Guantanamo Bay concentration camp

Hartford Web Publishing is not the author of the documents in World History Archives and does not presume to validate their accuracy or authenticity nor to release their copyright.

Guantanamo Naval Base, Anti-Terrorism and US/Cuban Relations
By Nelson P Valdis, Counterpunch, 8 January 2002. The U.S. Defense Department announcement that it will use Guantanamo Naval Base in Cuba to set up prison facilities and military tribunals where terrorists captured in Afghanistan and elsewhere will be held and tried raises important questions.
The Camp X-ray Concentration Camp
By John Pilger, ZNet commentary, 3 March 2002. The conditions in which prisoners are being held brutally and illegally in an American concentration camp on Cuba go to the heart of the “war on terrorism”, and mark the Blair government for its betrayal of the basic rights of British citizens to the interests of a foreign power.
Red Cross Say Guatanamo Conditions ‘Deteriorating’
By Alexander Higgins, Associated Press, Washington Post, Friday 10 October 2003. The International Red Cross said Friday many detainees held by the U.S. military in Guantanamo Bay, Cuba, were suffering “a worrying deterioration” in mental health because Washington had ignored appeals to give them legal rights.
Guantanamo Bay: a global experiment in inhumanity
By Louise Christian, The Guardian, Saturday 10 January 2004. The British government has betrayed the most fundamental responsibility that any government assumes—the duty to protect the rule of law. This abnegation of the essence of democratic government goes much further than a failure to protect the nine British citizens who are incarcerated in this legal black hole and is a collusion in an international experiment in inhumanity, which is being repeated and expanded around the world.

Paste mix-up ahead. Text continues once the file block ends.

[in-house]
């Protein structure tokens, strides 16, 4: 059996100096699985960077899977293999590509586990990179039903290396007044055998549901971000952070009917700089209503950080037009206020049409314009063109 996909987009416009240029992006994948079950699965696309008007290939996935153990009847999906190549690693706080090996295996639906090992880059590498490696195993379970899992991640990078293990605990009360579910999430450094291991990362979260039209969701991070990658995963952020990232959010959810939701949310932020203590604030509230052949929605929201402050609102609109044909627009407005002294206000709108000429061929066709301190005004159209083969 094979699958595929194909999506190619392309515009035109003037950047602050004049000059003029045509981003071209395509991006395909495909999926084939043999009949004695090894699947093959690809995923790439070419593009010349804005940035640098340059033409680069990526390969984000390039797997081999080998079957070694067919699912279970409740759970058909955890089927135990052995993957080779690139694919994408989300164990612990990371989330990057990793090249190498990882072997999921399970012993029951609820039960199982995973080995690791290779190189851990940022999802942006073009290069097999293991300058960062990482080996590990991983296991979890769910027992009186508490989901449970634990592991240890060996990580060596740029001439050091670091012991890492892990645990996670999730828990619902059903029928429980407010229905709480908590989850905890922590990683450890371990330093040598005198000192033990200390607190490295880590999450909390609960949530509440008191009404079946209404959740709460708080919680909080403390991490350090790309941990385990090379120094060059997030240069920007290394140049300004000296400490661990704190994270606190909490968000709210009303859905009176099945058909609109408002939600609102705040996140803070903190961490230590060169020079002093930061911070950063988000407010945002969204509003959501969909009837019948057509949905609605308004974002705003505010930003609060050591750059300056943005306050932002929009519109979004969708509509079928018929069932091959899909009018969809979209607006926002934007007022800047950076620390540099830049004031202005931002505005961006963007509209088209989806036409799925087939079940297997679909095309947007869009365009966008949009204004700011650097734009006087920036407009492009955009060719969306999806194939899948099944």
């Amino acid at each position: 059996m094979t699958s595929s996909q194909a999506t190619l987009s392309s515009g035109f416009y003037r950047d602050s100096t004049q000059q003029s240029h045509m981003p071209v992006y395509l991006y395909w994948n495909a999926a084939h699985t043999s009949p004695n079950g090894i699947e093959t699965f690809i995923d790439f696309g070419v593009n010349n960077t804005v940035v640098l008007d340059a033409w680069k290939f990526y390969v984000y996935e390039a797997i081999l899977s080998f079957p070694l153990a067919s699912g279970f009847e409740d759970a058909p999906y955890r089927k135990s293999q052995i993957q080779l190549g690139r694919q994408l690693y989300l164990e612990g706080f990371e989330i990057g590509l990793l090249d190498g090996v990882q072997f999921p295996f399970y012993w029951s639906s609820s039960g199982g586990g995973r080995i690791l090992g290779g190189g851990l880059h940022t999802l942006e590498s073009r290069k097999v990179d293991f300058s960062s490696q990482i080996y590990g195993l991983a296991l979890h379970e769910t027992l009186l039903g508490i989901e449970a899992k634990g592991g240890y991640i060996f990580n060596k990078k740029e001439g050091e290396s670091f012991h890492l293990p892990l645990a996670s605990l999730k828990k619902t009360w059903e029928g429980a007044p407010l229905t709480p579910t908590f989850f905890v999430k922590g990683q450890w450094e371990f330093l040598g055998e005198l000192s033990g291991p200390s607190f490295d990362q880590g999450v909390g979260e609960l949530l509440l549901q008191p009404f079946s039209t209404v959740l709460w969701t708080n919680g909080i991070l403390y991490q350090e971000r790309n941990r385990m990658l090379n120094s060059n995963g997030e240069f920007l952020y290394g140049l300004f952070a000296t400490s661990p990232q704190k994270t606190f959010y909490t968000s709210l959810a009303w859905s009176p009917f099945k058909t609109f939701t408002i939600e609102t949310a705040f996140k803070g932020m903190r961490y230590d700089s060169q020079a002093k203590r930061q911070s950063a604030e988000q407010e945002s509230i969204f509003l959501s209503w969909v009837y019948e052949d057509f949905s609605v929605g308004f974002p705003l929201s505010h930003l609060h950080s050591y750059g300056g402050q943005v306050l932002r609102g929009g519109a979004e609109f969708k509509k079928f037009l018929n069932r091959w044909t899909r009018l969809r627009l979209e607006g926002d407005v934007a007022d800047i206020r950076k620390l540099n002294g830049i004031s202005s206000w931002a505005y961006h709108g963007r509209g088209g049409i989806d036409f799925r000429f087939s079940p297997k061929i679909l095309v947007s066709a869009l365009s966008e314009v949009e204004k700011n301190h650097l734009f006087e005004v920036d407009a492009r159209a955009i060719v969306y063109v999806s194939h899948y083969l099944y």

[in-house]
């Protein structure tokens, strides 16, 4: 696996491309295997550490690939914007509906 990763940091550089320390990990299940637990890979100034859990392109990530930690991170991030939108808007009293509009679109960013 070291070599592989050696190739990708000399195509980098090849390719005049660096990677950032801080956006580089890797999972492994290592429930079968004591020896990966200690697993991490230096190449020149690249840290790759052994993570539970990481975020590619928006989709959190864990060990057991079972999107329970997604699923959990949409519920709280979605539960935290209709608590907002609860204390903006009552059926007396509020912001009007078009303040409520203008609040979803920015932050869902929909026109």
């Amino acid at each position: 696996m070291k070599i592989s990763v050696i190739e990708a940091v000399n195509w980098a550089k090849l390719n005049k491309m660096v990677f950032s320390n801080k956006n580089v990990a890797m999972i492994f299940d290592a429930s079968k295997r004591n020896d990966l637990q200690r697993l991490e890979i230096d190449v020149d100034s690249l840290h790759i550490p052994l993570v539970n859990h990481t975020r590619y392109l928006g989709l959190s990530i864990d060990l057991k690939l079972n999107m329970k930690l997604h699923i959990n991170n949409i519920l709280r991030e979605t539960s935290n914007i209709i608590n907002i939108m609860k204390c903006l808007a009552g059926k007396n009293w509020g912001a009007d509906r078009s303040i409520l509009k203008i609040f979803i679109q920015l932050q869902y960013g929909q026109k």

My Hell in Camp X-Ray
By Rosa Prince and Gary Jones, The Mirror (UK), Friday 12 March 2004. A British captive freed from Guantanamo Bay today tells the world of its full horror—and reveals how prostitutes were taken into the camp to degrade Muslim inmates. Punishment beatings were handed out by guards known as the Extreme Reaction Force which waded into inmates in full riot-gear, raining blows on them.
US abuse could be war crime
By Vikram Dodd and Tania Branigan, The Guardian, Thursday 5 August 2004. The organisation, which maintains a rigidly neutral stance in public, took the unusual step of voicing its concerns in uncompromising language after the former detainees, known as the Tipton Three, revealed that they had been beaten, shackled, photographed naked and in one incident questioned at gunpoint while in US custody.
For Bosnia, getting 6 freed from Guantanamo is a balancing act
By Nicholas Wood, The New York Times, 21 October 2004. Three years after six men were accused of plotting to blow up the American and British Embassies here, the Bosnian government is seeking their return. A court in January 2002 dropped charges against the men for lack of evidence and ordered them released.
FBI reports Guantanamo ‘abuse’
AP via CNN, 8 December 2004. FBI agents witnessed “highly aggressive” interrogations of terror suspects at the Guantanamo Bay prison camp in 2002, and warned the same questionable techniques could have been used in Iraq after the Abu Ghraib prison scandal broke, according to FBI documents obtained by The Associated Press and the American Civil Liberties Union.
Guantanamo Bay
By Peter Walker, The Guardian, Wednesday 10 January 2007. The US prison for alleged terrorists has detained suspects from all over the world for five years but how exactly does it work? Questions and answers.